While plenty of rumors have surrounded Eastern Conference contenders such as the Miami Heat, New York Knicks and Boston Celtics, the Chicago Bulls had been fairly quiet during the early stages of free agency. It had been hard to get a read on which direction Bulls management would decide to go in its search for an upgrade at shooting guard.
But as training camps and free agency officially got under way Friday, the Bulls have essentially narrowed their list of two-guard targets, with Richard "Rip" Hamilton leading the way, given that it appears Jason Richardson and Jamal Crawford are out of the franchise's price range. Hamilton reached a buyout agreement with the Detroit Pistons on Friday night, and he can join a team of his choice once he clears waivers, a process he could finish as soon as Monday.
The Bulls pursued Hamilton a season ago, and nearly completed a deal with the Pistons, according to various reports. He has spent the last nine seasons in Detroit, however, he averaged only 14.1 points in 2010-11 -- more than three points shy of his career average (17.7) -- and led a revolt against then-Pistons coach John Kuester, which has opened up questions regarding his character. Furthermore, Hamilton's 33 years old (34 in February) and isn't much of a three-point shooter, attempting under two per game throughout his career. He also has dealt with injury issues the past three seasons, failing to play over 55 games last season for the second consecutive year.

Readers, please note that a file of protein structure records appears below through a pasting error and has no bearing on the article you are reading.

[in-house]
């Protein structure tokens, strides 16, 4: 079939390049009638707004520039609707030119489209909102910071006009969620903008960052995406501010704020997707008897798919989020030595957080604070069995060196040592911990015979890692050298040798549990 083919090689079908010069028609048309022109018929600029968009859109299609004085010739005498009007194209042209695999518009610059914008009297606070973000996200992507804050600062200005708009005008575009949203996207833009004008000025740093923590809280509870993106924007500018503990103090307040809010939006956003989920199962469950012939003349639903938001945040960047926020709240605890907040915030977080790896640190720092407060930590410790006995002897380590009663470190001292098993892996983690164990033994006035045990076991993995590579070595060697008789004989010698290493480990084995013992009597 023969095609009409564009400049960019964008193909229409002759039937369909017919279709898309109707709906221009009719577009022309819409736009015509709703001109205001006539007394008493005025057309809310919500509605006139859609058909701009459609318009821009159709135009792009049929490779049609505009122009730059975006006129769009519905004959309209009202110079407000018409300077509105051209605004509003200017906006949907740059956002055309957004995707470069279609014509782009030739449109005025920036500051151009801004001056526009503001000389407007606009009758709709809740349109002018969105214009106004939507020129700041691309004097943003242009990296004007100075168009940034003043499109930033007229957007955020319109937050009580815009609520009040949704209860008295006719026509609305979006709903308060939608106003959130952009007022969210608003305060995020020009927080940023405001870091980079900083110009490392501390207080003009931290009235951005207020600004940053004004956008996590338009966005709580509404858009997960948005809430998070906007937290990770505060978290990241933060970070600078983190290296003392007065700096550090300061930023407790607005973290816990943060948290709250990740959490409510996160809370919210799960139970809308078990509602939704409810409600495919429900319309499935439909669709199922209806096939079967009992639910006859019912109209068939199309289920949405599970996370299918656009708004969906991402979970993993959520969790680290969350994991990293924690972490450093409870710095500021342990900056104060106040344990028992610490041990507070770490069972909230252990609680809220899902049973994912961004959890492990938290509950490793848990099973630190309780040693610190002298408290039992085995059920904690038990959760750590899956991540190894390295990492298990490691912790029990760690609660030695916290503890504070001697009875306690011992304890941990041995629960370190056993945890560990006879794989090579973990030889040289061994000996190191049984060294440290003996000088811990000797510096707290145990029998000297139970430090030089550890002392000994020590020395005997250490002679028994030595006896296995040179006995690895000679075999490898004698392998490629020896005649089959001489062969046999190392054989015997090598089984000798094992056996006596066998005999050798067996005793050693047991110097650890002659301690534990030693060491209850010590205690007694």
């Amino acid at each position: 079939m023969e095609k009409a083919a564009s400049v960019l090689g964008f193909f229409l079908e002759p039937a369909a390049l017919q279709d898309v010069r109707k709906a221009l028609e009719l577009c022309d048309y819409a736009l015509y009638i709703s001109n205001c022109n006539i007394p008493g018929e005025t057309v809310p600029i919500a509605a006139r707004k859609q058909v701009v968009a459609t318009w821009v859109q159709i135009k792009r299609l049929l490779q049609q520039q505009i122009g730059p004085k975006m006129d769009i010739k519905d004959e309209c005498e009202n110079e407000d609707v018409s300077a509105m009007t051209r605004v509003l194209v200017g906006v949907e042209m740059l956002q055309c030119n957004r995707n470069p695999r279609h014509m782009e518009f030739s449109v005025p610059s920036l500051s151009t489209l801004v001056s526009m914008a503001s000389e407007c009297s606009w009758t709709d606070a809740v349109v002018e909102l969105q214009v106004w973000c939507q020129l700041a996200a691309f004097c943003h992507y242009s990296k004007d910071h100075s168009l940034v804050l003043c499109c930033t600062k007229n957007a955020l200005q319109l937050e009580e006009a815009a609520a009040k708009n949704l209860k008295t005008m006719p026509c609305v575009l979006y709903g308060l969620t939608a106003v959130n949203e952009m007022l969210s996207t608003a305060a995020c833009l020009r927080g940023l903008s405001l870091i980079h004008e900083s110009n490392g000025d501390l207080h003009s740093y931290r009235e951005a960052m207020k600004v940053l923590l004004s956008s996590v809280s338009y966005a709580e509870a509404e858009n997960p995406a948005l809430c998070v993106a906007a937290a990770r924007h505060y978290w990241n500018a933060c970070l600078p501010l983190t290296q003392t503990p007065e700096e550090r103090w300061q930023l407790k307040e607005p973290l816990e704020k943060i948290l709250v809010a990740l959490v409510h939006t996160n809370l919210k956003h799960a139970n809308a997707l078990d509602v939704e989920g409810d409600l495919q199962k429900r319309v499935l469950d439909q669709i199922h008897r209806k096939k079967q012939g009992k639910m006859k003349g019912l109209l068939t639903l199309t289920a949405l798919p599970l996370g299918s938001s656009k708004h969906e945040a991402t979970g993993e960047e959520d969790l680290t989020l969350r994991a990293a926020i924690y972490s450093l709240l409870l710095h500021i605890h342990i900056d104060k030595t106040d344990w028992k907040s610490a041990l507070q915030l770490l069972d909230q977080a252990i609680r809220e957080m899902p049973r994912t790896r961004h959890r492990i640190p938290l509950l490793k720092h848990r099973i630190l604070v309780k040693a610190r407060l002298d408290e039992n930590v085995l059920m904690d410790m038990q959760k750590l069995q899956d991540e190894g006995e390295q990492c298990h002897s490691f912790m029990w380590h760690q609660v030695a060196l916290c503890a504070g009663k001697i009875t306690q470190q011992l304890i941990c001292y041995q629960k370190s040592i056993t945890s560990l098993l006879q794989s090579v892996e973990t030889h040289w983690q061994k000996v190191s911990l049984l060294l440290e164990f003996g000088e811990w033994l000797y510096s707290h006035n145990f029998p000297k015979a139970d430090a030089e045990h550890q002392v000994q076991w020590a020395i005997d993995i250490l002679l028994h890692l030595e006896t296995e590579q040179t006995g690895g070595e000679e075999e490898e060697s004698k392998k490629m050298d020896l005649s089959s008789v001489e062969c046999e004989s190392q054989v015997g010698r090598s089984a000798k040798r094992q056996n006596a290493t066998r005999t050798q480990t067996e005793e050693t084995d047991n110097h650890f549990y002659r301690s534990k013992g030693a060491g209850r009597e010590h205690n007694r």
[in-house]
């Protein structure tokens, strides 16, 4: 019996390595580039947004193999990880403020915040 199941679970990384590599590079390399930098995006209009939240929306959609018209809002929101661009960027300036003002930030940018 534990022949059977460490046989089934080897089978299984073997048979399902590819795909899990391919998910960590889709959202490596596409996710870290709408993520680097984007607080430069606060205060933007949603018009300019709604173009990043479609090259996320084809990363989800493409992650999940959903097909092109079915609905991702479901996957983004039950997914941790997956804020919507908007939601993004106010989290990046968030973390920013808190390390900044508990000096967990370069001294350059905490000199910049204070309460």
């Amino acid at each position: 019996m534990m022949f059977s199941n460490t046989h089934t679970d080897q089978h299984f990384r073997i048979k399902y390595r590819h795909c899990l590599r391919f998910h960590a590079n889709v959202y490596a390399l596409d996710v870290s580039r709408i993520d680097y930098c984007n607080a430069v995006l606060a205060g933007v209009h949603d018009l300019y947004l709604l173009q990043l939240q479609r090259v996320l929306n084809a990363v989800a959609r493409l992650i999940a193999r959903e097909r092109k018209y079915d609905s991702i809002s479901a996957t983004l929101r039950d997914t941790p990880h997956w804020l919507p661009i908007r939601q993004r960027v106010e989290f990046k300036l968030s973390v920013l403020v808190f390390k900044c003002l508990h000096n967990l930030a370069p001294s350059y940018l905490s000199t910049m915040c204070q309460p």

Still, Hamilton wants to win at this stage in his career. And the Bulls are looking to add a two-guard. Connect the dots. The Boston Celtics are rumored to be a potential suitor for Hamilton, but it's unlikely he would pass up a starting role on Bulls team that had the NBA's best regular-season record a season ago for a reserve spot behind Ray Allen in Boston.
If the Bulls sign Hamilton as they are widely expected to, he would give them positional size (6-foot-7), a polished mid-range game, plenty of experience against Miami Heat star Dwyane Wade from their countless battles and playoff and championship pedigree -- having won a title with the Pistons in 2004 -- at two-guard. Yes, he struggled last season, both on and off the court, but you might have to give him a pass on that because of the losing situation and less-than-ideal environment in Detroit. Opposing players respect Hamilton, a three-time All-Star, and it's no secret that the Bulls are looking for an established presence alongside Derrick Rose in the backcourt.
Speaking of Rose, he fully endorsed the possibility of Hamilton signing with the Bulls.
"Rip is a winner," Rose told reporters at the Berto Center Friday. "I can't say anything bad about him. He's got a championship. It's great. He knows how to win."
Meanwhile, general manager Gar Forman is continuing to evaluate whether or not the Bulls should exercise Keith Bogans' option for the upcoming season. Bogans was pulled off the practice floor before Friday's practice started because of his contract status, according to the Chicago Tribune. The Bulls have until Dec. 19 to make a decision on Bogans, whose team option is worth $1.39 million (two missed paychecks in November are taken into account).